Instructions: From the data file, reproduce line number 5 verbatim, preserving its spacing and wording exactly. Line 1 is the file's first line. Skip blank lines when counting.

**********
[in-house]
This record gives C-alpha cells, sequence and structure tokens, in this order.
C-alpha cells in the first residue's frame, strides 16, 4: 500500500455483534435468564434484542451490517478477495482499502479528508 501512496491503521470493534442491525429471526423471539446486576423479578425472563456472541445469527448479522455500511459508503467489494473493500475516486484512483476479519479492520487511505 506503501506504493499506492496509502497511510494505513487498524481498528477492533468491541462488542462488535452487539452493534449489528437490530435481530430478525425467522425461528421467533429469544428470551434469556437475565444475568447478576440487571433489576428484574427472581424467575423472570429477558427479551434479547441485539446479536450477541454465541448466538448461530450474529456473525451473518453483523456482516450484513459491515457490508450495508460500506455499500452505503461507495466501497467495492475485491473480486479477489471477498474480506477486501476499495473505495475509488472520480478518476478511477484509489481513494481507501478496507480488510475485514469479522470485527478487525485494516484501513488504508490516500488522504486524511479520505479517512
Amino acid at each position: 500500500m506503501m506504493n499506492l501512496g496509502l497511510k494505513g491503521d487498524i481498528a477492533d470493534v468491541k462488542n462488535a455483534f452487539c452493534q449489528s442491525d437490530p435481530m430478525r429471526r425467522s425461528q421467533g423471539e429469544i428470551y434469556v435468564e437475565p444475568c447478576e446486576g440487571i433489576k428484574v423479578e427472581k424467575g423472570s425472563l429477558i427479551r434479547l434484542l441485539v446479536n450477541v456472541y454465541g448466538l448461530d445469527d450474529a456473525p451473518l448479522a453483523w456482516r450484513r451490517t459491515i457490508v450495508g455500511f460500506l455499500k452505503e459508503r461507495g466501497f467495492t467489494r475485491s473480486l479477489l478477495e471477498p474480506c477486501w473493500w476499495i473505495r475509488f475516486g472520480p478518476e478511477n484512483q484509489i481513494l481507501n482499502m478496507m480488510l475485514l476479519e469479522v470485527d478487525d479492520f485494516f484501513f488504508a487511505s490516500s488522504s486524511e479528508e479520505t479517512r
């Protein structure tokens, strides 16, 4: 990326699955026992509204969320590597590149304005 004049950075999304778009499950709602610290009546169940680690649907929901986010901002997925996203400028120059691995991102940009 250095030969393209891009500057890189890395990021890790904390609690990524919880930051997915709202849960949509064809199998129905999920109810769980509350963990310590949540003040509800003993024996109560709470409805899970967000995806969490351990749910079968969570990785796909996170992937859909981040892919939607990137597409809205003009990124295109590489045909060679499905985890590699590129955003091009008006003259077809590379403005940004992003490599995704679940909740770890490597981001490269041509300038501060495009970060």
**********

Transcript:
């Protein structure tokens, strides 16, 4: 990326699955026992509204969320590597590149304005 004049950075999304778009499950709602610290009546169940680690649907929901986010901002997925996203400028120059691995991102940009 250095030969393209891009500057890189890395990021890790904390609690990524919880930051997915709202849960949509064809199998129905999920109810769980509350963990310590949540003040509800003993024996109560709470409805899970967000995806969490351990749910079968969570990785796909996170992937859909981040892919939607990137597409809205003009990124295109590489045909060679499905985890590699590129955003091009008006003259077809590379403005940004992003490599995704679940909740770890490597981001490269041509300038501060495009970060």